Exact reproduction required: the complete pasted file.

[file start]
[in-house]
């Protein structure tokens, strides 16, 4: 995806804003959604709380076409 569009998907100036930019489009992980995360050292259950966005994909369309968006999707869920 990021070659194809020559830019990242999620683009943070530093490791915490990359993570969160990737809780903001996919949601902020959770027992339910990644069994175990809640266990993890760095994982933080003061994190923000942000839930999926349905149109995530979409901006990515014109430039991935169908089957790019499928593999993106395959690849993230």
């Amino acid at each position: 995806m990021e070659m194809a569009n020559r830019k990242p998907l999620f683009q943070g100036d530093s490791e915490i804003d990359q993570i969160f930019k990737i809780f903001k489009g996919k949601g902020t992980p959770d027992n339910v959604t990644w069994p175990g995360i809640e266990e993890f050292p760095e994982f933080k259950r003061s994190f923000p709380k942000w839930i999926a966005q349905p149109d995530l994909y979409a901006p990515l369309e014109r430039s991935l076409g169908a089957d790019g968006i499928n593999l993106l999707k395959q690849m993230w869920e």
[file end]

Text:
[in-house]
């Protein structure tokens, strides 16, 4: 995806804003959604709380076409 569009998907100036930019489009992980995360050292259950966005994909369309968006999707869920 990021070659194809020559830019990242999620683009943070530093490791915490990359993570969160990737809780903001996919949601902020959770027992339910990644069994175990809640266990993890760095994982933080003061994190923000942000839930999926349905149109995530979409901006990515014109430039991935169908089957790019499928593999993106395959690849993230």
């Amino acid at each position: 995806m990021e070659m194809a569009n020559r830019k990242p998907l999620f683009q943070g100036d530093s490791e915490i804003d990359q993570i969160f930019k990737i809780f903001k489009g996919k949601g902020t992980p959770d027992n339910v959604t990644w069994p175990g995360i809640e266990e993890f050292p760095e994982f933080k259950r003061s994190f923000p709380k942000w839930i999926a966005q349905p149109d995530l994909y979409a901006p990515l369309e014109r430039s991935l076409g169908a089957d790019g968006i499928n593999l993106l999707k395959q690849m993230w869920e």